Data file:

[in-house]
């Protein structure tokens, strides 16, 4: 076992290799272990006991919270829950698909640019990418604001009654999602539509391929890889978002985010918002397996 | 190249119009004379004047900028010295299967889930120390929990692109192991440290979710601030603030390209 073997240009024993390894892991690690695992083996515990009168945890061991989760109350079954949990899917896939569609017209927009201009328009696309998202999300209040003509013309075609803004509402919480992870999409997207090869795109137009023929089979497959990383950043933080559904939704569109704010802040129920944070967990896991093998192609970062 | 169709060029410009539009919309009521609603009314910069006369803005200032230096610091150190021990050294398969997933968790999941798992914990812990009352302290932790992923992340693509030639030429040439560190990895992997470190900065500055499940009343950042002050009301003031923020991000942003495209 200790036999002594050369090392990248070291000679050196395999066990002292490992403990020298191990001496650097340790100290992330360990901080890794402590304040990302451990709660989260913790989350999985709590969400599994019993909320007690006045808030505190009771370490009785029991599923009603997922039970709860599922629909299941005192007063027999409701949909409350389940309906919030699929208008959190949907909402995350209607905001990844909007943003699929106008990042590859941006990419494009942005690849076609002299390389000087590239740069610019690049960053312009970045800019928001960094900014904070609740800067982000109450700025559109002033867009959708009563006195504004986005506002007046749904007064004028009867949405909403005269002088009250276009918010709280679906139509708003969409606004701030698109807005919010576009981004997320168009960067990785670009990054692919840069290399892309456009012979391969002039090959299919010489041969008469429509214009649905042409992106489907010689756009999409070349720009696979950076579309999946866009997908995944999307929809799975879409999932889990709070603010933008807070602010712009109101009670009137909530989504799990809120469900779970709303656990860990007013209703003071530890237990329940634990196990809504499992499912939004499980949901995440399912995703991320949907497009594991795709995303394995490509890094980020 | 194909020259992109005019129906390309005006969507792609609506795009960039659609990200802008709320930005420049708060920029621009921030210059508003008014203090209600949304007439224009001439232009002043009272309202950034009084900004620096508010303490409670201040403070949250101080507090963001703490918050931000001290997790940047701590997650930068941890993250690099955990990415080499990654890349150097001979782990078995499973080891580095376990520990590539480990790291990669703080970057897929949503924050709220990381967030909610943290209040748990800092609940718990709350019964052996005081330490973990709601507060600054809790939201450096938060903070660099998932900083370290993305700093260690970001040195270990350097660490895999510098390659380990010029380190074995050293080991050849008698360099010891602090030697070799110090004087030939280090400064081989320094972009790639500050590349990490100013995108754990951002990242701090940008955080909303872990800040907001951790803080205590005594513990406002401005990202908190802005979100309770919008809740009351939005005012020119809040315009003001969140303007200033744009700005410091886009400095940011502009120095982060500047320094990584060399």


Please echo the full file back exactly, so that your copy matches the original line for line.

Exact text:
[in-house]
């Protein structure tokens, strides 16, 4: 076992290799272990006991919270829950698909640019990418604001009654999602539509391929890889978002985010918002397996 | 190249119009004379004047900028010295299967889930120390929990692109192991440290979710601030603030390209 073997240009024993390894892991690690695992083996515990009168945890061991989760109350079954949990899917896939569609017209927009201009328009696309998202999300209040003509013309075609803004509402919480992870999409997207090869795109137009023929089979497959990383950043933080559904939704569109704010802040129920944070967990896991093998192609970062 | 169709060029410009539009919309009521609603009314910069006369803005200032230096610091150190021990050294398969997933968790999941798992914990812990009352302290932790992923992340693509030639030429040439560190990895992997470190900065500055499940009343950042002050009301003031923020991000942003495209 200790036999002594050369090392990248070291000679050196395999066990002292490992403990020298191990001496650097340790100290992330360990901080890794402590304040990302451990709660989260913790989350999985709590969400599994019993909320007690006045808030505190009771370490009785029991599923009603997922039970709860599922629909299941005192007063027999409701949909409350389940309906919030699929208008959190949907909402995350209607905001990844909007943003699929106008990042590859941006990419494009942005690849076609002299390389000087590239740069610019690049960053312009970045800019928001960094900014904070609740800067982000109450700025559109002033867009959708009563006195504004986005506002007046749904007064004028009867949405909403005269002088009250276009918010709280679906139509708003969409606004701030698109807005919010576009981004997320168009960067990785670009990054692919840069290399892309456009012979391969002039090959299919010489041969008469429509214009649905042409992106489907010689756009999409070349720009696979950076579309999946866009997908995944999307929809799975879409999932889990709070603010933008807070602010712009109101009670009137909530989504799990809120469900779970709303656990860990007013209703003071530890237990329940634990196990809504499992499912939004499980949901995440399912995703991320949907497009594991795709995303394995490509890094980020 | 194909020259992109005019129906390309005006969507792609609506795009960039659609990200802008709320930005420049708060920029621009921030210059508003008014203090209600949304007439224009001439232009002043009272309202950034009084900004620096508010303490409670201040403070949250101080507090963001703490918050931000001290997790940047701590997650930068941890993250690099955990990415080499990654890349150097001979782990078995499973080891580095376990520990590539480990790291990669703080970057897929949503924050709220990381967030909610943290209040748990800092609940718990709350019964052996005081330490973990709601507060600054809790939201450096938060903070660099998932900083370290993305700093260690970001040195270990350097660490895999510098390659380990010029380190074995050293080991050849008698360099010891602090030697070799110090004087030939280090400064081989320094972009790639500050590349990490100013995108754990951002990242701090940008955080909303872990800040907001951790803080205590005594513990406002401005990202908190802005979100309770919008809740009351939005005012020119809040315009003001969140303007200033744009700005410091886009400095940011502009120095982060500047320094990584060399």